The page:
The Office of General Counsel issued the following informal opinion on September 20, 2000, representing the position of the New York State Insurance Department.
RE: Electronic Insurance Applications and Electronic Signatures
Does the New York Insurance Law permit the use of an electronic application for a life insurance policy, accident and health insurance policy, or annuity contract that is electronically signed by the applicant?
The New York Insurance Law permits the use of an electronic application for a life insurance policy, accident and health insurance policy, or annuity contract that is electronically signed by the applicant.
An inquiry was made as to whether the Department would object to a licensees use of an electronic application for its life insurance policies, accident and health insurance policies, or annuity contracts, which would be electronically signed by the applicant. The licensee proposed to have insurance agents collect data from applicants on laptop computers and transmit such information to the licensees home office for processing. The proposed process would include the capture of an applicants signature at the point of sale (via an electronic signature pad) that would then be affixed to the electronic application.
New York State has enacted the Electronic Signatures and Records Act ("ESRA"), which establishes a legal framework in New York for the conduct of electronic commerce. See N.Y. State Tech. Law Art. 1 (McKinney Pamphlet 2000). ESRA specifies five electronic signature criteria that, if met, give the same validity and effect to an electronic signature that is given to a signature affixed by hand. Insurance forms may be electronically created, signed and transmitted provided that the electronic methodology implemented meets the criteria imposed by applicable law; all other statutory and regulatory requirements must also be met. The electronic version of an insurance application must be submitted to the Department for approval if the electronic version differs from an already-approved form in text or other material manner. Where there are no such differences, no separate approval is necessary.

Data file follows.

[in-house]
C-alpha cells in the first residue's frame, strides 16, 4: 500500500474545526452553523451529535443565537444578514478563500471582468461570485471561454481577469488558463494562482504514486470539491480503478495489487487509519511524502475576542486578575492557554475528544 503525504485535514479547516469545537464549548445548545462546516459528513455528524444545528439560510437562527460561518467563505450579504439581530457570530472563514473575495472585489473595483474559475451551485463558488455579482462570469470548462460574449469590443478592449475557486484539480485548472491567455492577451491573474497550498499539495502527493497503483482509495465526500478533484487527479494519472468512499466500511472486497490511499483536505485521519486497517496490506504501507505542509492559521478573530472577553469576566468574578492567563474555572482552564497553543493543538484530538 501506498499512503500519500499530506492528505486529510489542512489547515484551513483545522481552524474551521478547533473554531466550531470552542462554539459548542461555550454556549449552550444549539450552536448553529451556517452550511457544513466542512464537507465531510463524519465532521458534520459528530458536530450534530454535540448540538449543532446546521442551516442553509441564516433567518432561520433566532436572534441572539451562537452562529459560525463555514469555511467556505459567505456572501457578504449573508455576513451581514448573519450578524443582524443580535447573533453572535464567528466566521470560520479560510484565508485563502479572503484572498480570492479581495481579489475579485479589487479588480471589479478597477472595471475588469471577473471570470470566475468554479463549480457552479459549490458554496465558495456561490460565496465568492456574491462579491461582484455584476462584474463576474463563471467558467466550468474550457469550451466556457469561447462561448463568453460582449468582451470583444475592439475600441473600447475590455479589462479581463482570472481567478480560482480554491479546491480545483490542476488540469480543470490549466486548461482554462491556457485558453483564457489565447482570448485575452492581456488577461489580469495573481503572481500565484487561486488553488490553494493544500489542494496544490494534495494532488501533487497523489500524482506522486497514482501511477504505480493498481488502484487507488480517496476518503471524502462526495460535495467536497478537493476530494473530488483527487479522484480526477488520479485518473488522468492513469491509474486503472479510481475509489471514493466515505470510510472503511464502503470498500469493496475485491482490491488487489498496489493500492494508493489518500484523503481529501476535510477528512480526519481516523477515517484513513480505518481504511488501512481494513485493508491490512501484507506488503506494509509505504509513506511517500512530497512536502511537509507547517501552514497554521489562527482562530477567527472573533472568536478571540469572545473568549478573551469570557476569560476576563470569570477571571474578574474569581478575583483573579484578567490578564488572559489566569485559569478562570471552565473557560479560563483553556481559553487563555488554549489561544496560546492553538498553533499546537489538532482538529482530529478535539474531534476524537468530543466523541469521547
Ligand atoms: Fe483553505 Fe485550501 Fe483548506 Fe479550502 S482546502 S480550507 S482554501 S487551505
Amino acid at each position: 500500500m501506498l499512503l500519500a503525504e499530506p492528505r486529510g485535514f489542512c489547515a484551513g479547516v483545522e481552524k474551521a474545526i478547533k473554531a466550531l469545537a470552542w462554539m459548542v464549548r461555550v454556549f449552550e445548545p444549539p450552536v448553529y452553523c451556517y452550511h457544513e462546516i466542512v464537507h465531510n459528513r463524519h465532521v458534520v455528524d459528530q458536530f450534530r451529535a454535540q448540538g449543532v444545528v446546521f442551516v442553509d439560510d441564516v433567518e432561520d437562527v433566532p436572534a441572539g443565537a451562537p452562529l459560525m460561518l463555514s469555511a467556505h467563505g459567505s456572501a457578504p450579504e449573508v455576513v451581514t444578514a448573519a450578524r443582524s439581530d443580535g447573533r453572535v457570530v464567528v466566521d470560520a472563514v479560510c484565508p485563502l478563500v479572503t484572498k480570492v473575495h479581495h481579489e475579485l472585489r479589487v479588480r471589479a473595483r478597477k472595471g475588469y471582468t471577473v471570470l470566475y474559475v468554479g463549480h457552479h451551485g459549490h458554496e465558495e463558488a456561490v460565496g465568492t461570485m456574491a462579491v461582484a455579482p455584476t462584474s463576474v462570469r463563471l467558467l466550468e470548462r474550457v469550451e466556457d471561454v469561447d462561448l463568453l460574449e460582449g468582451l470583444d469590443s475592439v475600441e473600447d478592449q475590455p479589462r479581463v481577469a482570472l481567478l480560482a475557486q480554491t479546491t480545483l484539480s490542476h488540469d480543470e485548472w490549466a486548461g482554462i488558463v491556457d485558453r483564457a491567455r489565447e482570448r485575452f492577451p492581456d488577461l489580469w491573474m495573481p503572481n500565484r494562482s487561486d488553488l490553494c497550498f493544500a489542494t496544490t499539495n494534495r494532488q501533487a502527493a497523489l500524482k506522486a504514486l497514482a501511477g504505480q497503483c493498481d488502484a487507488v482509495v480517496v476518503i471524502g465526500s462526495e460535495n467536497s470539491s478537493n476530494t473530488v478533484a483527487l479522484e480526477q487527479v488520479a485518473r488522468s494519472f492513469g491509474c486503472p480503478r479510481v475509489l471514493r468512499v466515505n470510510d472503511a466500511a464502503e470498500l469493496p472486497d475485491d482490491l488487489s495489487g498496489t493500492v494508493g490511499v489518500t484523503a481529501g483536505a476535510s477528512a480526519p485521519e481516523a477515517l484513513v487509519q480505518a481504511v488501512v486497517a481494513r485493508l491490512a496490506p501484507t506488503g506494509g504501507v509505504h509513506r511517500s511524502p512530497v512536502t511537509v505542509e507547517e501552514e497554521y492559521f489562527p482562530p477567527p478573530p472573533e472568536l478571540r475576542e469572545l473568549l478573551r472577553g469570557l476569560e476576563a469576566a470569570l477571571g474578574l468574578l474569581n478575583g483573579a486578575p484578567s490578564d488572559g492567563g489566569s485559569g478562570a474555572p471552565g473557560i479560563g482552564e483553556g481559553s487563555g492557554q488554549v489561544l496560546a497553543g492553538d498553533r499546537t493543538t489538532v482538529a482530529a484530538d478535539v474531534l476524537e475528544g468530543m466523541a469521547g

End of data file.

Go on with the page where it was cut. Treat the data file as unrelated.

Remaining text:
Please note that the new federal Electronic Signatures in Global and National Commerce Act, 15 U.S.C. §§ 7001 7031 (2000), may pre-empt ESRA, in whole or in part. The New York State Office for Technology, which is the electronic facilitator under ESRA, is currently examining the relationship of the federal law to ESRA and the pre-emption issue. Thus, we offer no opinion thereon at this time. This is a matter that a licensee may wish to independently consider before implementing its electronic application and electronic signature procedure.
For further information you may contact Attorney Sally A. Geisel at the New York City Office.